As I write this, it’s a month after the earthquake. I’m in Mexico City, living in the Roma-Condesa neighborhood.
There was major destruction near my apartment, many lives lost, and while I was lucky to have been spared any damages – aside from lingering anxiety any time a truck passes, shaking the building – several friends who live nearby were displaced from their homes. Resources and assistance, by civilians and international aid, poured into this neighbourhood within hours of the disaster. To call it ‘heartening’ would be an understatement.
This was not true for a great many communities. In less wealthy, less tourist-oriented communities, assistance came too slowly, many said. No matter how you look at it, the poor don’t have insurance or emergency funds for repairs.
From Tlalpan and Xochimilco in the southern part of the city, to pueblos in Morelos, Puebla, Oaxaca and Chiapas, millions of poor were affected.
In these areas, subsistence milpa farms are the foundation of the local economies. From small, densely productive sustainable agricultural plots, comes beautiful food – the ingredients of their heritage, the base crops being corn, beans, squash and chiles. The community shares what is needed and sell or barter the rest.
In most towns and villages, aside from the mercado(s), tianguis –roaming markets– set up each week at set locations under colorful tarps. These tianguis are typical throughout Mexico –in Mexico City, the sheer number of them is astounding. Amongst the more “commercial” vendors, there are the true regional entrepreneurial growers who have travelled for hours in some case with their baskets of freshly picked produce. In many cases, they are women, sometimes bent and wizened, sometimes with small children in tow.
Outside the Mercado San Juan in the historic centre of Mexico City.
I’m ashamed to say I don’t recall this vendor’s name, though I did ask him at the time. He told me they were from Puebla, and for more than 40 years he has set up outside the market, along the sidewalk. The stalls inside were too expensive, he said. He is now blind, and was accompanied by his grandson and six year old great-granddaughter. While we talked he was teaching her how to add and make change. She goes to school ‘on some days’, she told me.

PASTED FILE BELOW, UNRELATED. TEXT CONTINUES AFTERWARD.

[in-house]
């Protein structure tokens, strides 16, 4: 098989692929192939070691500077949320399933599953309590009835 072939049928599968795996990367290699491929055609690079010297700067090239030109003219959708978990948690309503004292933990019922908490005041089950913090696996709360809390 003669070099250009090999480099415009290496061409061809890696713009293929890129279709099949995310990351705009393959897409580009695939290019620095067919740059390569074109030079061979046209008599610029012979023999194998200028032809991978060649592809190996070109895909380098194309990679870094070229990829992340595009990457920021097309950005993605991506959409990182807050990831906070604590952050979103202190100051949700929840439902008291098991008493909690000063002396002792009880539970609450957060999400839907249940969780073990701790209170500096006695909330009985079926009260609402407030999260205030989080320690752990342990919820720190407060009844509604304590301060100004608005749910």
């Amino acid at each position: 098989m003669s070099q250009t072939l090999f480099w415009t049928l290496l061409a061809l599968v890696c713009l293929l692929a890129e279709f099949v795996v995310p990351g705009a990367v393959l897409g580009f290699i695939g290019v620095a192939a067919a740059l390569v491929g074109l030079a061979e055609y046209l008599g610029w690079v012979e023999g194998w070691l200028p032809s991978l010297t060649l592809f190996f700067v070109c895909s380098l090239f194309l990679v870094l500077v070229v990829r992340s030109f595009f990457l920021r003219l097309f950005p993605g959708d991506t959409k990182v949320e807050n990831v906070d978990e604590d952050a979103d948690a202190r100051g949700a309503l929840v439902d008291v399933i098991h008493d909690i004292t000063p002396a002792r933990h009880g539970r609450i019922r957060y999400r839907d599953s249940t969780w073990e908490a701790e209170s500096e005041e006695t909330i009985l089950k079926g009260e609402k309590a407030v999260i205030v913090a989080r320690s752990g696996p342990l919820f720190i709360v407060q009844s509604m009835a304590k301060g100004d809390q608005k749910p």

It is October, now, post rainy season and high time for harvest of the corn, beans, chiles and the other milpa crops. However, those who farm, harvest, glean and sell, have other serious matters to attend to like building shelter, and repairing what homes can be salvaged. More hands will be needed and this will undoubtedly affect the children whose families are poor – they will be kept home to help.
Floods of donations were collected to assist earthquake victims. But what can we do in the long run? What if each of us made a greater effort to support their work as agricultural guardians?
Given the choice, the supermarkets and big-box stores where shiny apples and perfect peppers grown for the masses by big Agro, are not where I want to put my pesos. Frutas y Verduras – A Fresh Food Lover’s Guide to Mexico was my own small effort to make foods less known by us foreigners more approachable. I encourage you, now more than ever, to take the time to discover the beautiful foods grown lovingly by real people who work the land with their hands, who pray for rain and who trust in nature.
Until the end of this year, I will contribute 25% of all sales of Frutas y Verduras (both iOS and Kobo) to groups that I will personally be vetting, who are actively working on the re-building of pueblos especially in agricultural areas.